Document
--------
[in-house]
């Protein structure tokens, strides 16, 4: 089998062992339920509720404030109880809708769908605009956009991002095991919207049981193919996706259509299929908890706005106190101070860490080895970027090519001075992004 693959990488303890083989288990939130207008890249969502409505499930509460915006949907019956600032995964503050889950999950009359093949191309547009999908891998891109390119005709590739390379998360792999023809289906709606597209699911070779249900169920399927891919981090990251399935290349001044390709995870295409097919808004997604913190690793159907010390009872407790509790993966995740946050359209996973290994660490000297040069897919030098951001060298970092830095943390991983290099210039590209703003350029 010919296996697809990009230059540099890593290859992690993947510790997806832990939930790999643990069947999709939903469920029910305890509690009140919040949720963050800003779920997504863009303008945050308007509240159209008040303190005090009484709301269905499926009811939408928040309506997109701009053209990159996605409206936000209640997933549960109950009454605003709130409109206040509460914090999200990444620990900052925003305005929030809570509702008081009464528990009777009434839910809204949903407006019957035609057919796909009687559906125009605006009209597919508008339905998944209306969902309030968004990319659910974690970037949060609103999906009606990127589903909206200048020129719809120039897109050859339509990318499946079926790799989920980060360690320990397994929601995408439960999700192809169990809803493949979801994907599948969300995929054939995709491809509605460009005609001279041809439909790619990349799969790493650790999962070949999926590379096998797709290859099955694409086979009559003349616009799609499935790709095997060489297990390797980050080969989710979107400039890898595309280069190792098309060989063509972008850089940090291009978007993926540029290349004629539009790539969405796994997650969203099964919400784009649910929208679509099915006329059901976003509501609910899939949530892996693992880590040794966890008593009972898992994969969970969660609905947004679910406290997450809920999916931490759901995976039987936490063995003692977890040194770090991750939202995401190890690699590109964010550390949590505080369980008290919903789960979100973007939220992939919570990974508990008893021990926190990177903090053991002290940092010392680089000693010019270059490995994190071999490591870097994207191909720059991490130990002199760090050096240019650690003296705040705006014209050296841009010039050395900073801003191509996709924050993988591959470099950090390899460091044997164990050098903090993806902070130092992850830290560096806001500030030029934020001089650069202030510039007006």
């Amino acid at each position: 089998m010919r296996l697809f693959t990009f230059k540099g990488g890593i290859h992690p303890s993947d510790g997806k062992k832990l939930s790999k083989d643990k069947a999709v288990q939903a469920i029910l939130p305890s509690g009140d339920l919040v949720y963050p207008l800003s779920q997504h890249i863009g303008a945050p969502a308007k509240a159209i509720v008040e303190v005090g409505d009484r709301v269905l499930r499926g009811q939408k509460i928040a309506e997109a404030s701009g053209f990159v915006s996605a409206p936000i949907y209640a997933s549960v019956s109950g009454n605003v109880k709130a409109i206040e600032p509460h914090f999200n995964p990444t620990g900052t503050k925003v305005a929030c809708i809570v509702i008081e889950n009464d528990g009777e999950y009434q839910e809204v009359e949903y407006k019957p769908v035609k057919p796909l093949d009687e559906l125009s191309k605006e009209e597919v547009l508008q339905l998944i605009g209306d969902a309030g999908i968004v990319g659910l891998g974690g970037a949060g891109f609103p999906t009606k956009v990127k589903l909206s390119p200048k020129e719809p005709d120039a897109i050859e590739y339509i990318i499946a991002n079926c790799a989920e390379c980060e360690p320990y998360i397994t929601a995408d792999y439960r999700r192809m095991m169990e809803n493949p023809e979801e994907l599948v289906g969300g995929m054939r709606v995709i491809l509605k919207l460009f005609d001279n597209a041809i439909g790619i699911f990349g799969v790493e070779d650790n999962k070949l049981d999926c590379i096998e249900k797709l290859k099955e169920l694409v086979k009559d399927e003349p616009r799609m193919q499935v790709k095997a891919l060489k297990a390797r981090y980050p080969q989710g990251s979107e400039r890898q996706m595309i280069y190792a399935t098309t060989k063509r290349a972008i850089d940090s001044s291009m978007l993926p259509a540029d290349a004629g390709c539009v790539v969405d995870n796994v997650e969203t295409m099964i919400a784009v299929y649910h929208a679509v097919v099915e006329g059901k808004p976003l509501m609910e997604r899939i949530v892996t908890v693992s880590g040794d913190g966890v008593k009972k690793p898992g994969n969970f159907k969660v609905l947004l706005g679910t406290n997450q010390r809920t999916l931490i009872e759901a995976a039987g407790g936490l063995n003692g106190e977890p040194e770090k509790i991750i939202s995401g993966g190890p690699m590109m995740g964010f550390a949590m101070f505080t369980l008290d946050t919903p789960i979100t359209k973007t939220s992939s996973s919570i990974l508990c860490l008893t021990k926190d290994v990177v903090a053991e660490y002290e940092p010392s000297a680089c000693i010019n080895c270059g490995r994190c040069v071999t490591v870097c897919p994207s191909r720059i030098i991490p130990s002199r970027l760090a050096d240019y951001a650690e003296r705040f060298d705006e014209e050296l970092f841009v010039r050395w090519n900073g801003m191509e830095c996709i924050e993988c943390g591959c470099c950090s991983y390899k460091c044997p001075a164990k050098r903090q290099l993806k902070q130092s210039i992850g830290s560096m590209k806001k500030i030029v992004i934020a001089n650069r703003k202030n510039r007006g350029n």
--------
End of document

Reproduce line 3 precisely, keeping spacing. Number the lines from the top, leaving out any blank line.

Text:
């Amino acid at each position: 089998m010919r296996l697809f693959t990009f230059k540099g990488g890593i290859h992690p303890s993947d510790g997806k062992k832990l939930s790999k083989d643990k069947a999709v288990q939903a469920i029910l939130p305890s509690g009140d339920l919040v949720y963050p207008l800003s779920q997504h890249i863009g303008a945050p969502a308007k509240a159209i509720v008040e303190v005090g409505d009484r709301v269905l499930r499926g009811q939408k509460i928040a309506e997109a404030s701009g053209f990159v915006s996605a409206p936000i949907y209640a997933s549960v019956s109950g009454n605003v109880k709130a409109i206040e600032p509460h914090f999200n995964p990444t620990g900052t503050k925003v305005a929030c809708i809570v509702i008081e889950n009464d528990g009777e999950y009434q839910e809204v009359e949903y407006k019957p769908v035609k057919p796909l093949d009687e559906l125009s191309k605006e009209e597919v547009l508008q339905l998944i605009g209306d969902a309030g999908i968004v990319g659910l891998g974690g970037a949060g891109f609103p999906t009606k956009v990127k589903l909206s390119p200048k020129e719809p005709d120039a897109i050859e590739y339509i990318i499946a991002n079926c790799a989920e390379c980060e360690p320990y998360i397994t929601a995408d792999y439960r999700r192809m095991m169990e809803n493949p023809e979801e994907l599948v289906g969300g995929m054939r709606v995709i491809l509605k919207l460009f005609d001279n597209a041809i439909g790619i699911f990349g799969v790493e070779d650790n999962k070949l049981d999926c590379i096998e249900k797709l290859k099955e169920l694409v086979k009559d399927e003349p616009r799609m193919q499935v790709k095997a891919l060489k297990a390797r981090y980050p080969q989710g990251s979107e400039r890898q996706m595309i280069y190792a399935t098309t060989k063509r290349a972008i850089d940090s001044s291009m978007l993926p259509a540029d290349a004629g390709c539009v790539v969405d995870n796994v997650e969203t295409m099964i919400a784009v299929y649910h929208a679509v097919v099915e006329g059901k808004p976003l509501m609910e997604r899939i949530v892996t908890v693992s880590g040794d913190g966890v008593k009972k690793p898992g994969n969970f159907k969660v609905l947004l706005g679910t406290n997450q010390r809920t999916l931490i009872e759901a995976a039987g407790g936490l063995n003692g106190e977890p040194e770090k509790i991750i939202s995401g993966g190890p690699m590109m995740g964010f550390a949590m101070f505080t369980l008290d946050t919903p789960i979100t359209k973007t939220s992939s996973s919570i990974l508990c860490l008893t021990k926190d290994v990177v903090a053991e660490y002290e940092p010392s000297a680089c000693i010019n080895c270059g490995r994190c040069v071999t490591v870097c897919p994207s191909r720059i030098i991490p130990s002199r970027l760090a050096d240019y951001a650690e003296r705040f060298d705006e014209e050296l970092f841009v010039r050395w090519n900073g801003m191509e830095c996709i924050e993988c943390g591959c470099c950090s991983y390899k460091c044997p001075a164990k050098r903090q290099l993806k902070q130092s210039i992850g830290s560096m590209k806001k500030i030029v992004i934020a001089n650069r703003k202030n510039r007006g350029n």